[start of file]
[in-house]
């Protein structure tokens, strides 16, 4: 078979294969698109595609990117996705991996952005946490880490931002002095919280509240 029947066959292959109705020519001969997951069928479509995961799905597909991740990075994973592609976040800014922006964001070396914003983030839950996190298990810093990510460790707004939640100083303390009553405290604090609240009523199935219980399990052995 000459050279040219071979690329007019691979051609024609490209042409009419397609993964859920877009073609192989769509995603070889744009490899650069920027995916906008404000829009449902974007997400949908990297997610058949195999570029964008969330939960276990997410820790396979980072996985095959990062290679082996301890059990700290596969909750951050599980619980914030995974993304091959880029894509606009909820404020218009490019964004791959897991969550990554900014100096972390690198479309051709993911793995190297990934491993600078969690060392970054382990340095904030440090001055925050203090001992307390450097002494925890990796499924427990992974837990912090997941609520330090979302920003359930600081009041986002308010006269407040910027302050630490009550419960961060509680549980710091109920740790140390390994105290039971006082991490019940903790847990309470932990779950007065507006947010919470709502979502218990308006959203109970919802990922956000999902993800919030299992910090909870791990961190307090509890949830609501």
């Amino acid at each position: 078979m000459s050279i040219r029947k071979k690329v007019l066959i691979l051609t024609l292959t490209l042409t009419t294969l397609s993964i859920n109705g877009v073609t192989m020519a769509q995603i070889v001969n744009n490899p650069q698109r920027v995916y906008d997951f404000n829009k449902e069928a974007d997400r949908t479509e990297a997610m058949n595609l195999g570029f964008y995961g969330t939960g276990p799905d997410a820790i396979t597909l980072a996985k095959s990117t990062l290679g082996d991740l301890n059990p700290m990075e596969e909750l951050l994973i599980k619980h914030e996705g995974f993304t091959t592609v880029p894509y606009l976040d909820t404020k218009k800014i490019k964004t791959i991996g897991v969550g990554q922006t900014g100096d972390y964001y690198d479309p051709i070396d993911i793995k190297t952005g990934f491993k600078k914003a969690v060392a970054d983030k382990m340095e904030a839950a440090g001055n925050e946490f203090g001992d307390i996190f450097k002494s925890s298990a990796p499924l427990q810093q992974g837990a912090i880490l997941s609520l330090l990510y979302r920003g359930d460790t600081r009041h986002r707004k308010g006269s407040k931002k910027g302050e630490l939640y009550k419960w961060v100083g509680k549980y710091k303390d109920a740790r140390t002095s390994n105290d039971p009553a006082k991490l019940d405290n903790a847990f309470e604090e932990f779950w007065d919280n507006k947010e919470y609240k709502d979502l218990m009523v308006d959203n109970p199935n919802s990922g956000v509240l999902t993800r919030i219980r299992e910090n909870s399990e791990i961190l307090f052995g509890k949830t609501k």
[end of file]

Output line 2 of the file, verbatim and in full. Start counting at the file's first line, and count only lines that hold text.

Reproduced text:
């Protein structure tokens, strides 16, 4: 078979294969698109595609990117996705991996952005946490880490931002002095919280509240 029947066959292959109705020519001969997951069928479509995961799905597909991740990075994973592609976040800014922006964001070396914003983030839950996190298990810093990510460790707004939640100083303390009553405290604090609240009523199935219980399990052995 000459050279040219071979690329007019691979051609024609490209042409009419397609993964859920877009073609192989769509995603070889744009490899650069920027995916906008404000829009449902974007997400949908990297997610058949195999570029964008969330939960276990997410820790396979980072996985095959990062290679082996301890059990700290596969909750951050599980619980914030995974993304091959880029894509606009909820404020218009490019964004791959897991969550990554900014100096972390690198479309051709993911793995190297990934491993600078969690060392970054382990340095904030440090001055925050203090001992307390450097002494925890990796499924427990992974837990912090997941609520330090979302920003359930600081009041986002308010006269407040910027302050630490009550419960961060509680549980710091109920740790140390390994105290039971006082991490019940903790847990309470932990779950007065507006947010919470709502979502218990308006959203109970919802990922956000999902993800919030299992910090909870791990961190307090509890949830609501």